President Trump late Tuesday touted the 2018 midterm elections as a “tremendous success,” with Republicans gaining seats in the Senate and picking up some other wins. But with Democrats winning the majority in the House of Representatives, environmentalists are trumpeting the election results as good news for the environment and action on climate change.
Environmental leaders say that the new Democratic majority in the House will provide checks and balances in a divided Congress on the Trump administration. They also point to pickups in governorships and other races in which successful candidates have pledged to support 100% clean energy by 2050.
However, voters rejected several state ballot initiatives to protect the environment, and the bipartisan House Climate Solutions Caucus was weakened with the defeat of caucus chair Rep. Carlos Curbelo (R-Fla.) and other Republican caucus members.
“We’ve witnessed the last 2 years the most antienvironment president in history, and we’ve seen the most antienvironment Congress in history,” Gene Karpinski, president of the League of Conservation Voters (LCV) said at a briefing by environmental leaders in Washington, D. C., on Wednesday. “The good news is that the voters said enough is enough and we need to go in a new direction.” LCV is a Washington, D. C.–based group that supports environmental issues, elected officials, and candidates through the electoral process.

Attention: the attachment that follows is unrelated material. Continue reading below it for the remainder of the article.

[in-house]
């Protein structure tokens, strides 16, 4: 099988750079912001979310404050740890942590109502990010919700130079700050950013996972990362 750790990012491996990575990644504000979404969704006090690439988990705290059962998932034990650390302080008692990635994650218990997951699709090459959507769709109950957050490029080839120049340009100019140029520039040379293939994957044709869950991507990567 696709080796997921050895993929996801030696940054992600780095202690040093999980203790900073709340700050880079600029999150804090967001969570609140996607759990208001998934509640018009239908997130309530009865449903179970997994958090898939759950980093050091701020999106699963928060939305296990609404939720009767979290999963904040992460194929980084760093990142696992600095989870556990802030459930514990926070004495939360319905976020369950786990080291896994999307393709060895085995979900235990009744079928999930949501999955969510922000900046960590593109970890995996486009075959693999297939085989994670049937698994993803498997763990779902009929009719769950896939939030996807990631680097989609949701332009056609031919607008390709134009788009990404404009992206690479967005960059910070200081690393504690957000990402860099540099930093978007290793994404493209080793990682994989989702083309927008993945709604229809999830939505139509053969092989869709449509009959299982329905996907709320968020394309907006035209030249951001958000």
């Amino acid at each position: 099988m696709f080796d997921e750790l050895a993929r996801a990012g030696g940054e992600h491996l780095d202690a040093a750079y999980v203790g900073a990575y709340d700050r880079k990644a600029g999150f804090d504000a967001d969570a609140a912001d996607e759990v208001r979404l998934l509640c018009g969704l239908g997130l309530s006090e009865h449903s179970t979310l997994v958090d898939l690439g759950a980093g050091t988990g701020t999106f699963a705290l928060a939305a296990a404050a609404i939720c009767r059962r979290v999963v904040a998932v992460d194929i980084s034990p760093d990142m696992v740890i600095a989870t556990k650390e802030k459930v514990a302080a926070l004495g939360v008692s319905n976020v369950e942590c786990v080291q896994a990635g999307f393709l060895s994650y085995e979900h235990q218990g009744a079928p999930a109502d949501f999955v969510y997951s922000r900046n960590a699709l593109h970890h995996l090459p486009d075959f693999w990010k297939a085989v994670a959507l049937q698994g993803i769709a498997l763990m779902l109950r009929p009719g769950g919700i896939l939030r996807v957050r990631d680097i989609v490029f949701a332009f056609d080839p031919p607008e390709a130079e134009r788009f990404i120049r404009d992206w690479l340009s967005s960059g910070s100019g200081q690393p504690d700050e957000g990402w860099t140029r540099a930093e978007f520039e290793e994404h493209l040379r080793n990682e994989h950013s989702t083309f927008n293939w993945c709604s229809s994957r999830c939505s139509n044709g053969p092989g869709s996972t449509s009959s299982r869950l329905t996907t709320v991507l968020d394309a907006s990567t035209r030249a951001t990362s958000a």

Karpinski said that the new direction includes taking action on climate change and holding the Trump administration accountable for its efforts to weaken environmental regulations.
The House needs to conduct “intensive oversight” into the Trump administration’s policies and activities, Karpinski added. He cited the administration’s efforts to repeal the Clean Power Plan and clean car rules and corruption at the Environmental Protection Agency and the Department of the Interior.
Opportunity to Play Offense for the First Time in a Long Time
Karpinski also said that much more needs to be done about climate change. “We need action. We have a chance to be on the offense in the House for the first time in a long time,” he said.